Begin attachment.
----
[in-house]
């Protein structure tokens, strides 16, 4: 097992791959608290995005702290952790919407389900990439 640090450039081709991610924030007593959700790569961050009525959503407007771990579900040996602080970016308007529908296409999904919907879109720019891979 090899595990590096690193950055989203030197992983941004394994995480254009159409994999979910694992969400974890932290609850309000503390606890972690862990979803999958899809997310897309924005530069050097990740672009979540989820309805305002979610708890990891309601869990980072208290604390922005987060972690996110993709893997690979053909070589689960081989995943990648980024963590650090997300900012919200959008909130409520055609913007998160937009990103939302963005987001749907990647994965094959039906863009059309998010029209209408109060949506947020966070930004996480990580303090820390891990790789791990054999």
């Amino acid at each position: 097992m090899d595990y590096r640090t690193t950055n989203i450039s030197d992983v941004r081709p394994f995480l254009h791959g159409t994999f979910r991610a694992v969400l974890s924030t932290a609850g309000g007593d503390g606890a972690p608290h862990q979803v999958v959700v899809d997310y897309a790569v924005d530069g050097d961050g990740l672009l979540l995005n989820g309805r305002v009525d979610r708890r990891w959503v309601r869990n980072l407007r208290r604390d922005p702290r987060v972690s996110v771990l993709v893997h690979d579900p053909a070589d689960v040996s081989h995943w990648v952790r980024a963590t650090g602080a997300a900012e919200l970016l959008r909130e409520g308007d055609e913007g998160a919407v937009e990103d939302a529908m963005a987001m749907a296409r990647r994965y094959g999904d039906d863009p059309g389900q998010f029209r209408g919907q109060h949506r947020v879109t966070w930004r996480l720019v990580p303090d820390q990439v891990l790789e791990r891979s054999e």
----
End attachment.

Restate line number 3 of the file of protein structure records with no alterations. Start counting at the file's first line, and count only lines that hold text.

């Amino acid at each position: 097992m090899d595990y590096r640090t690193t950055n989203i450039s030197d992983v941004r081709p394994f995480l254009h791959g159409t994999f979910r991610a694992v969400l974890s924030t932290a609850g309000g007593d503390g606890a972690p608290h862990q979803v999958v959700v899809d997310y897309a790569v924005d530069g050097d961050g990740l672009l979540l995005n989820g309805r305002v009525d979610r708890r990891w959503v309601r869990n980072l407007r208290r604390d922005p702290r987060v972690s996110v771990l993709v893997h690979d579900p053909a070589d689960v040996s081989h995943w990648v952790r980024a963590t650090g602080a997300a900012e919200l970016l959008r909130e409520g308007d055609e913007g998160a919407v937009e990103d939302a529908m963005a987001m749907a296409r990647r994965y094959g999904d039906d863009p059309g389900q998010f029209r209408g919907q109060h949506r947020v879109t966070w930004r996480l720019v990580p303090d820390q990439v891990l790789e791990r891979s054999e």